Melody’s Echo Chamber, Splashh, Jacco Gardner – the list of emerging stars in the realm of vaguely psychedelic rock is increasingly large these days. Sadly, on this evidence, it’s improbable that Lumerians will rise to near the top of the pile any time soon.
The consistently spaced-out group were formed in 2006, putting out an EP and one full length prior to The High Frontier. Though it’s released on the Brooklyn-based Partisan imprint (Pure Bathing Culture, Callers), their second album is their first release to get a proper push in the UK.
Despite all of its 33 minutes being recorded in a home built studio that also doubles as a brewery, there’s little to suggest anything particularly wacky rubbed off on the sound. Though it feels much longer than its half hour run time, it does admittedly kick off with a cracker; ‘Dogon Genesis’ is a five minute concoction of funk and trance that feels like Muse losing their marbles. It works - for five minutes. Then we delve into the title track, and right from the off, you can notice the absence of the energy and fire contained in the opener, which is here substituted for something disappointingly plain.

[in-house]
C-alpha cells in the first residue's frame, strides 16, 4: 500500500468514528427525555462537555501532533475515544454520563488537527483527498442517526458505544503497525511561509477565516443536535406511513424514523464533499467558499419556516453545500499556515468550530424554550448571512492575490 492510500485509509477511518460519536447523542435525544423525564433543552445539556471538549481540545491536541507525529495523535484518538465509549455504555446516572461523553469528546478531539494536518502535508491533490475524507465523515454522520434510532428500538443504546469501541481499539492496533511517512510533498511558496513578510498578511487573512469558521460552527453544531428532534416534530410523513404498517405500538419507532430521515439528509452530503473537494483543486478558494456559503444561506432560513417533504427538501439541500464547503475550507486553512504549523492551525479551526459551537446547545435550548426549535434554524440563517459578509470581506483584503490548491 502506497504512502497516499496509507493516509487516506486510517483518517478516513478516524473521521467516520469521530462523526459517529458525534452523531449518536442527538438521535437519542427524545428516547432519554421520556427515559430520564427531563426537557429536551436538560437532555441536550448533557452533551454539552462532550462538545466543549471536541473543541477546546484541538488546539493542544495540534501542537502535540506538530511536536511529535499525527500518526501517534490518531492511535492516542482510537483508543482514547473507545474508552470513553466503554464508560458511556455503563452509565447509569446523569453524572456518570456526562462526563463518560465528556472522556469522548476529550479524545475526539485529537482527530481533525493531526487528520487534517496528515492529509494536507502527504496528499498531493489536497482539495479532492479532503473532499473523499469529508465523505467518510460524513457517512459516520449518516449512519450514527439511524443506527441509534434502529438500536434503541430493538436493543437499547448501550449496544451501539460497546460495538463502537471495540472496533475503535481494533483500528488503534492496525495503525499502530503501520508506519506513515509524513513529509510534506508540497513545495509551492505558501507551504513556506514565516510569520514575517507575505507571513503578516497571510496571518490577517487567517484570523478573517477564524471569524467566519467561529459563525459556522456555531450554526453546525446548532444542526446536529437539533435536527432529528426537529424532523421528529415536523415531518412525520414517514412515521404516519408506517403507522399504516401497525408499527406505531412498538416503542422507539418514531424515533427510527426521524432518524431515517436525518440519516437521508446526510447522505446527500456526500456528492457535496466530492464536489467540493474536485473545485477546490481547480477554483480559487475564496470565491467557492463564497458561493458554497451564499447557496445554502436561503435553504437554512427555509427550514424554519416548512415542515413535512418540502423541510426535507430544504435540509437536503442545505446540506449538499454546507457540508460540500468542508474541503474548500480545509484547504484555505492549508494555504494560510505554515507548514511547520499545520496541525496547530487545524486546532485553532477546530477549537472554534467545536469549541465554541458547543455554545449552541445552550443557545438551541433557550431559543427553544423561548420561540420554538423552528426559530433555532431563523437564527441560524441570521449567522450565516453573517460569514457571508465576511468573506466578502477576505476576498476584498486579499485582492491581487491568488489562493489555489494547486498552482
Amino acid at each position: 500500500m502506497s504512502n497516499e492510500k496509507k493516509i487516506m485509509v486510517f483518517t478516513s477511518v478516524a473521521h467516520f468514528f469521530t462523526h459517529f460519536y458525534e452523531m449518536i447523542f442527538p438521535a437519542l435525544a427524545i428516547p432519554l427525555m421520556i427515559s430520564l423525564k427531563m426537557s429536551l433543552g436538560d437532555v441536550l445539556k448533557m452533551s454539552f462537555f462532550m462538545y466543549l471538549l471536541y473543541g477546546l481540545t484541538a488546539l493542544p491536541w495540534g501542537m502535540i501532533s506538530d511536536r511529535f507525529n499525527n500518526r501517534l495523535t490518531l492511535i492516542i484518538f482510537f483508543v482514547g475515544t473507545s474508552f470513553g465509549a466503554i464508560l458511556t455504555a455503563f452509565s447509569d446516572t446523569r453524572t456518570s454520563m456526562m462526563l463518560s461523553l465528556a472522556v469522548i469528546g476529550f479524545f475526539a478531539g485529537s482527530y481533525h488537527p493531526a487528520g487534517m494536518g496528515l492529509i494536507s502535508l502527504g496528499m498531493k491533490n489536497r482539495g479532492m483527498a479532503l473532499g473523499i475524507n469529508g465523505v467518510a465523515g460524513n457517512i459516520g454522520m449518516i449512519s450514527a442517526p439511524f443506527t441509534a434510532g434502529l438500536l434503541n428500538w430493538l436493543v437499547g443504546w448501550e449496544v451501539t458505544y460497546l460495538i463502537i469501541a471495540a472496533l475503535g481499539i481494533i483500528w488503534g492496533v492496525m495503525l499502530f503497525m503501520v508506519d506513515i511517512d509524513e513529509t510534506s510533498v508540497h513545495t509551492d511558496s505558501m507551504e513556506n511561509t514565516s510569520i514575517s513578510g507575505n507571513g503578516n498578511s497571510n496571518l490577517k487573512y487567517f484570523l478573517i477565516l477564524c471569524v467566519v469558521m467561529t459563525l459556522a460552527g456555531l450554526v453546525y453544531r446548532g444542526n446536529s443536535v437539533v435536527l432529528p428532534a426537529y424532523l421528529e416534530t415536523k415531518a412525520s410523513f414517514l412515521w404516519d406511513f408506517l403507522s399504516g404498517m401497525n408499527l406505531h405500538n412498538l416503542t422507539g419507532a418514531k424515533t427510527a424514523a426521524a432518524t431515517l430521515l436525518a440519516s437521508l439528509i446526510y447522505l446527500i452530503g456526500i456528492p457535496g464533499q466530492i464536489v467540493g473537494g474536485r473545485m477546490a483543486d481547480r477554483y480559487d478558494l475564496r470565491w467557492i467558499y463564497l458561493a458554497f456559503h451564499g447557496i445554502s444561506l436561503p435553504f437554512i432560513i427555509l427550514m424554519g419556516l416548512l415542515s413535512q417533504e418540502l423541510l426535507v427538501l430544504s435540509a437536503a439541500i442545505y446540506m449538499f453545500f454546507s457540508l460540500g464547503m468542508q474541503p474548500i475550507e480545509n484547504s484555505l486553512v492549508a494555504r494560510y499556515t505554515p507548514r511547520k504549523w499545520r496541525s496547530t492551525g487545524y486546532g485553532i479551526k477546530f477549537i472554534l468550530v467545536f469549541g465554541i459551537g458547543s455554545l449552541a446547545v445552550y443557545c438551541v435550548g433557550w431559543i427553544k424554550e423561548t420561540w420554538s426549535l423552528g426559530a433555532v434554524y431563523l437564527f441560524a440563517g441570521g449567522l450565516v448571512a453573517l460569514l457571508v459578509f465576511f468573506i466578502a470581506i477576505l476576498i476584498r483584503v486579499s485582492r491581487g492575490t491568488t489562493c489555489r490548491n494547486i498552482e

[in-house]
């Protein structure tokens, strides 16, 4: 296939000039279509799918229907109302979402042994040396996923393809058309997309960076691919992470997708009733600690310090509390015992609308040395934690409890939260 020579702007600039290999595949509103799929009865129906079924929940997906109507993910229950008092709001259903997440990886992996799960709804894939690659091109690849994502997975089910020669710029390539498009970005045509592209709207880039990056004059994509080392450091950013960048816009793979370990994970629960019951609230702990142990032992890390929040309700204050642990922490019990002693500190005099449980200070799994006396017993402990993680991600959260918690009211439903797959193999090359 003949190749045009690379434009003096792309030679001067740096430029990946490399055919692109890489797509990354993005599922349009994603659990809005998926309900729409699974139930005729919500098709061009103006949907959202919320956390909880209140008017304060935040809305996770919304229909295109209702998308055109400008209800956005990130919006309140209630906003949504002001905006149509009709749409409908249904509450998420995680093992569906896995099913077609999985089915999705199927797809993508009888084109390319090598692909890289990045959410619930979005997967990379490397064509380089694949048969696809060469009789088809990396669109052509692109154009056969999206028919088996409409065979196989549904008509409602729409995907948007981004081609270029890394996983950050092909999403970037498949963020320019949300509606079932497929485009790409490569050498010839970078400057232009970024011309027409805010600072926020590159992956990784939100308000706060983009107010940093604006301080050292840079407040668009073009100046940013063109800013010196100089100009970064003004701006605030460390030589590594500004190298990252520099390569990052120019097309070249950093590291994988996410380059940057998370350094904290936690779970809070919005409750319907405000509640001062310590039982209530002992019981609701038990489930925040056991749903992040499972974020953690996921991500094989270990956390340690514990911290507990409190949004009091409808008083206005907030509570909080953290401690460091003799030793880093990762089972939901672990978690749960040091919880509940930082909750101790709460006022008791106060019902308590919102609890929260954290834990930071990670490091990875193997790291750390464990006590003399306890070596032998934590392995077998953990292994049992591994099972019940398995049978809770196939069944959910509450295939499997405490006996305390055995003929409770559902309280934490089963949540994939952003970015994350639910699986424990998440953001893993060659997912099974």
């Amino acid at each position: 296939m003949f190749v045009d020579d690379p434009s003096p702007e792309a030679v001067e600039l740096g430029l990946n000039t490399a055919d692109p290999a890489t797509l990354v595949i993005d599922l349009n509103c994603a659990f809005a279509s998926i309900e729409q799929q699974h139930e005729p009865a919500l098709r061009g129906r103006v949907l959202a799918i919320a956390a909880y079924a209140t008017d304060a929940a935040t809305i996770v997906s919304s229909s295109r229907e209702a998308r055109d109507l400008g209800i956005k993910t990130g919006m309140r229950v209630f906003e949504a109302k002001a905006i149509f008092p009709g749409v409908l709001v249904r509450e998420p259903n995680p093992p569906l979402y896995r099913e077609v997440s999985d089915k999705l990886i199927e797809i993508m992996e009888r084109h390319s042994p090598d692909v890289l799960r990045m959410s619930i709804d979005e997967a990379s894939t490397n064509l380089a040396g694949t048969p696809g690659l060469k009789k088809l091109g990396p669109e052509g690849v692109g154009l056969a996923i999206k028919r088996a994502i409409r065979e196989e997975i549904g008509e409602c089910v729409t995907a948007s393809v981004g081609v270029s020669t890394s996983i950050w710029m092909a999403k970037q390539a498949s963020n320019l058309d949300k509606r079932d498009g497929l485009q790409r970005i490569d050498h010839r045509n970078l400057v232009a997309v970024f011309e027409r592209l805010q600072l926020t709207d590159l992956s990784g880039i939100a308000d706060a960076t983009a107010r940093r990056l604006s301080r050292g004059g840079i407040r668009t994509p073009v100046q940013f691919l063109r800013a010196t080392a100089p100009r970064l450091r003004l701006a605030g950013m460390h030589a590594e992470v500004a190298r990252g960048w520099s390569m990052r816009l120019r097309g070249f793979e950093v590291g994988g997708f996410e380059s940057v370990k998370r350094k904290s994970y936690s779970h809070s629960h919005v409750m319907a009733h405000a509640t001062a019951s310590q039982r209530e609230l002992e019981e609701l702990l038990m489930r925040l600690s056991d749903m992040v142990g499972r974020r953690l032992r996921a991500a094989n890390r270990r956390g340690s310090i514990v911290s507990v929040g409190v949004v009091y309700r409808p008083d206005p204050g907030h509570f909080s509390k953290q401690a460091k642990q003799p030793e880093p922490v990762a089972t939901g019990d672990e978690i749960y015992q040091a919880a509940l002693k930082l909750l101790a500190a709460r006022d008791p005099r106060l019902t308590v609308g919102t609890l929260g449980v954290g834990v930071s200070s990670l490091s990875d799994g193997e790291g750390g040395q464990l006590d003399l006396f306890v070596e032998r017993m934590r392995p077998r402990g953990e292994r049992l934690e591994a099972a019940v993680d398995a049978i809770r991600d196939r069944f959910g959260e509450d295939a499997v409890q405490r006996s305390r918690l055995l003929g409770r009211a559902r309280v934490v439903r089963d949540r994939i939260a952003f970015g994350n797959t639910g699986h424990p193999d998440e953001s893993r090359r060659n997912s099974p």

But then, like petrol poured on to a dwindling fire, out of nowhere there’s an instrumental which threatens to set the place alight. But yet again, unfortunately, after a strong start, once ‘The Bloom’ gets going, it’s difficult to distinguish it from what came before it, or indeed what comes after. There are moments of welcome peculiarity, such as on ‘Koman Tong’ where guitar shredding, layered synths and a playful rhythm up the interest levels a little, but still without being particularly dazzling. Sadly, ‘Smokies Tangle’ fares even worse, subjecting us to an aimless, seven minute instrumental.
It all finishes on a mysterious note. Like the majority of the record, its closing section is full of trippy synths and pulsating rhythms which should come together as more than a ramble of noise. Whilst it’s clear that the Oregon foursome have a huge love for their chosen field, one only hopes they can showcase it with a bit more purpose in future.
- Sam Davies